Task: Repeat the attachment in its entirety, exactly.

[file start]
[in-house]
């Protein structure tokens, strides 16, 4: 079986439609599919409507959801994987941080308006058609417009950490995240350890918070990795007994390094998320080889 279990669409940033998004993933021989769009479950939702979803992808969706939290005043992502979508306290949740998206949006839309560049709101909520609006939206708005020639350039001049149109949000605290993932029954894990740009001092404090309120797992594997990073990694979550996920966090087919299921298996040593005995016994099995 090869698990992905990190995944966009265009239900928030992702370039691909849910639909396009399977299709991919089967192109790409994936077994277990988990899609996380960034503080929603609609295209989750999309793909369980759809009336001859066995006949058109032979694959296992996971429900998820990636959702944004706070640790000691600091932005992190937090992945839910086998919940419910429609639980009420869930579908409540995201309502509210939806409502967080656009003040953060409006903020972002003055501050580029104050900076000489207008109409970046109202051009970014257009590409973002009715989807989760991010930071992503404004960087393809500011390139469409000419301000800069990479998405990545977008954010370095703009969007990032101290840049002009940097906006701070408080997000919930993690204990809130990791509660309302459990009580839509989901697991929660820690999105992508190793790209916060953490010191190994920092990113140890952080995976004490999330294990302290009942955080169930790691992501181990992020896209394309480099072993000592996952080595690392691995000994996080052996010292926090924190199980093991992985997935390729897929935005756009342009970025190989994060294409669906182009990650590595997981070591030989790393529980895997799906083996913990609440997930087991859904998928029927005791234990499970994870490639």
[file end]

[in-house]
């Protein structure tokens, strides 16, 4: 079986439609599919409507959801994987941080308006058609417009950490995240350890918070990795007994390094998320080889 279990669409940033998004993933021989769009479950939702979803992808969706939290005043992502979508306290949740998206949006839309560049709101909520609006939206708005020639350039001049149109949000605290993932029954894990740009001092404090309120797992594997990073990694979550996920966090087919299921298996040593005995016994099995 090869698990992905990190995944966009265009239900928030992702370039691909849910639909396009399977299709991919089967192109790409994936077994277990988990899609996380960034503080929603609609295209989750999309793909369980759809009336001859066995006949058109032979694959296992996971429900998820990636959702944004706070640790000691600091932005992190937090992945839910086998919940419910429609639980009420869930579908409540995201309502509210939806409502967080656009003040953060409006903020972002003055501050580029104050900076000489207008109409970046109202051009970014257009590409973002009715989807989760991010930071992503404004960087393809500011390139469409000419301000800069990479998405990545977008954010370095703009969007990032101290840049002009940097906006701070408080997000919930993690204990809130990791509660309302459990009580839509989901697991929660820690999105992508190793790209916060953490010191190994920092990113140890952080995976004490999330294990302290009942955080169930790691992501181990992020896209394309480099072993000592996952080595690392691995000994996080052996010292926090924190199980093991992985997935390729897929935005756009342009970025190989994060294409669906182009990650590595997981070591030989790393529980895997799906083996913990609440997930087991859904998928029927005791234990499970994870490639």